Sony FE 35 Match-up: Is More, More?
Time to trash the adapters?
Sony has just released a new line of full frame FE lenses that will hopefully eliminate the need to use adapters with lenses from other systems. We just received the Sony FE 35mm F/1.4 ZA Distagon which has the largest aperture in the lineup and we couldn’t wait to have a look at it. Will this replace the petite FE 35mm F/2.8 ZA Sonnar? Probably not for the photographer who enjoys fitting a camera/lens combo in her purse. For the low light lover, bokeh buff, and adapter averse? Let’s find out.
Before I show you fair comparisons of each lens at F/2.8, here are photos taken with each lens at its widest aperture.
Both images were captured on the same camera and tripod setup, so it looks like the Distagon is actually a touch wider even though they are both technically 35mm. Will this make a difference? Not really.
And now for a better look at those out of focus areas I threw the focus ring all the way to the closest focus. With everything blurred it is easy to notice the variations in color between the two images. The shape in the highlights is slightly different with a noticeable increase in softness in the 35mm F1.4.
Time for the contrast challenge. Here is a mix of light and dark subject matter in bright sunlight. Both lenses seem to handle the situation without obvious aberrations, but the solid background makes it easy to see the vignetting in the 35mm F/2.8.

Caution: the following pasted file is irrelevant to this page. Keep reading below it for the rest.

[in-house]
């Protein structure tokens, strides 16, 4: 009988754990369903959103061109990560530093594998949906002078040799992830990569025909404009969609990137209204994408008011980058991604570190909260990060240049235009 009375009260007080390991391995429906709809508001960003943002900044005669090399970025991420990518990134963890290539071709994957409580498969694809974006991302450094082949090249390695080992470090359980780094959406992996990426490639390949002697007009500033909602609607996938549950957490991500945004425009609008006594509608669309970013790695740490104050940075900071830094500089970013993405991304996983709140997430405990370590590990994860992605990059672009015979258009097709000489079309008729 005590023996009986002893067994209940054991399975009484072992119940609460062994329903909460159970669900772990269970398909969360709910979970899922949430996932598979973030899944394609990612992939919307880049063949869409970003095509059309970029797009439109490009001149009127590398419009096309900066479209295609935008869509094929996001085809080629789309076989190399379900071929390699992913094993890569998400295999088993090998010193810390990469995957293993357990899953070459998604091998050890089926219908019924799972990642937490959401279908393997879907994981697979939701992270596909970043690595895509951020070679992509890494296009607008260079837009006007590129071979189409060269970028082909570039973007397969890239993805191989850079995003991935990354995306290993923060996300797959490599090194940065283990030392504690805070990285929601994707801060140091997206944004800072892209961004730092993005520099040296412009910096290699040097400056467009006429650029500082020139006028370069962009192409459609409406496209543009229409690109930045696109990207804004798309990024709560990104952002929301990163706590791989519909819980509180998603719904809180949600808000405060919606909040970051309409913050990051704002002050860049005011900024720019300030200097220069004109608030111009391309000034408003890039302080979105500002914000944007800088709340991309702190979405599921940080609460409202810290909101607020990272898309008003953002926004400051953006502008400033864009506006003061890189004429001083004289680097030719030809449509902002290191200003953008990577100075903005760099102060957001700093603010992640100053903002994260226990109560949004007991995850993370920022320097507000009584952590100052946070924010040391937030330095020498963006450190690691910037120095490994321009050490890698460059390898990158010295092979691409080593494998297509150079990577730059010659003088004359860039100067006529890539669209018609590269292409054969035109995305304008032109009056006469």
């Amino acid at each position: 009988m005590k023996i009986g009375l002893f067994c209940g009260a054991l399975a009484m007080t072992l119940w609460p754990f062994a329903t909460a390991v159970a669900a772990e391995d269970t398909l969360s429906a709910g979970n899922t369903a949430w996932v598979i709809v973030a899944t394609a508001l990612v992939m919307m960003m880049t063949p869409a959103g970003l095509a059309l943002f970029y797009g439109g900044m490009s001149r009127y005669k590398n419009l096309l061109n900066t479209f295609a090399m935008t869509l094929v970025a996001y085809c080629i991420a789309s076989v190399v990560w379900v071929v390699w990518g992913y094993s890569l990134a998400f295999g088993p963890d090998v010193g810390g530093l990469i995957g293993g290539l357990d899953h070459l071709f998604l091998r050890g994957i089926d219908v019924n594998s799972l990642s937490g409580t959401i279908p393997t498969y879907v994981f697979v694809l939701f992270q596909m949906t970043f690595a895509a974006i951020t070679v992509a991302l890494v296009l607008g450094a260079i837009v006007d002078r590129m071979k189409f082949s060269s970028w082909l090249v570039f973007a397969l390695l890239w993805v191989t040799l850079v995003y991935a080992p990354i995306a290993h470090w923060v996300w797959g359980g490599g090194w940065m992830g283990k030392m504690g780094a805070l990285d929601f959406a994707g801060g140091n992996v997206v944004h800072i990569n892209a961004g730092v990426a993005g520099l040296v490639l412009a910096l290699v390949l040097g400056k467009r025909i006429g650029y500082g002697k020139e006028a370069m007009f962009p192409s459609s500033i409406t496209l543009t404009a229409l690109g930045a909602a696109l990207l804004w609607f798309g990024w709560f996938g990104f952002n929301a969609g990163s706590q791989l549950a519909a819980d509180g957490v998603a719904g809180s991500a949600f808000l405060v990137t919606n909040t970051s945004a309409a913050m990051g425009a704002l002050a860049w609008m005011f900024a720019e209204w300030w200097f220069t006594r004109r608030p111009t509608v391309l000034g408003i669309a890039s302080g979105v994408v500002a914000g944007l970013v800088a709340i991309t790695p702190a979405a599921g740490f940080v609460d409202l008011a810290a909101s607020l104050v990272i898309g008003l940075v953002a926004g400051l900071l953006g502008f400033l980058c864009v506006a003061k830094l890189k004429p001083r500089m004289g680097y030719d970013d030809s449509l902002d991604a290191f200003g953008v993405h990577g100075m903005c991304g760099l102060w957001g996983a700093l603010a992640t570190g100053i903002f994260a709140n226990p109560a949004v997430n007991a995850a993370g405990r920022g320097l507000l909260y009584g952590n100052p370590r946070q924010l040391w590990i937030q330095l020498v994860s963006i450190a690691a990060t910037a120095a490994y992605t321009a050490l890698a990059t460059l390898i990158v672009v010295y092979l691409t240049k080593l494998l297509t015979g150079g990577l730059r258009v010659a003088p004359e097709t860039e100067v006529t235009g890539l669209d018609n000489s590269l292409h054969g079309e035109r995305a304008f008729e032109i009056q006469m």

Another thing to consider with these two lenses is the difference in minimum focusing distance. It’s handy to purpose wide angle lenses as macros when possible. The FE 35mm F/2.8 has a minimum focusing distance of 13.8in while the F/1.4 version lets you get as close as 11.76in. And in my experience, 2 inches can really make a difference.
Okay, onward and upward (literally). Let’s take a look at flare. As I have noted, the 35mm f/1.4 has a more buttery quality in the out of focus areas. When put against the sun it doesn’t seem to hold together as well as the f/2.8 version, exchanging creamy blur for flatter color and more blown out highlights.
And for the final event, landscape photographers, here are two images shot at f/8 focused at infinity. Again, the vignetting and color in the sky is noticeable. What we really want to know, though, which one is sharper. Right?
This is an interesting comparison. The center of each image is very comparable as shown in the 100% crop. You may notice, however, that the edges of the 35mm F/1.4 lose some clarity. This is especially apparent on the left side of this particular image. This is not a flaw of the lens, but due to the curvature in the field of focus. It’s commonly thought that the wider the aperture, the sharper the lens is stopped down. We have seen in our labs at Lensrentals that this is often not the case. Many lenses made to open as wide as F/1.4 are built with a field of focus pattern that have one or several curves making them less desirable for shooting landscapes or architecture.
One last thing to consider when comparing these lenses is the size. The 35mm F1.4 weighs in at 1.39 lbs while the smaller 35mm F/2.8 is only .26 lbs. The weight alone could be a deciding factor.
I’m really impressed with the image quality of the Sonnar F/2.8. This lens is tiny, sharp, and half the price of the Distagon F/1.4. Am I a sucker, like many others, for the smooth F/1.4 lowlight capable lens? Definitely. And I will probably use it whenever I am renting. For the consumer looking to purchase, however, the FE 35mm F/2.8 looks like a smart choice.
Author: Sarah McAlexander
I’m Sarah. I have a BFA in Photography from the University of Memphis. I’ve been shooting professionally for over 6 years. When I’m not working here or freelancing, I enjoy yoga and traveling.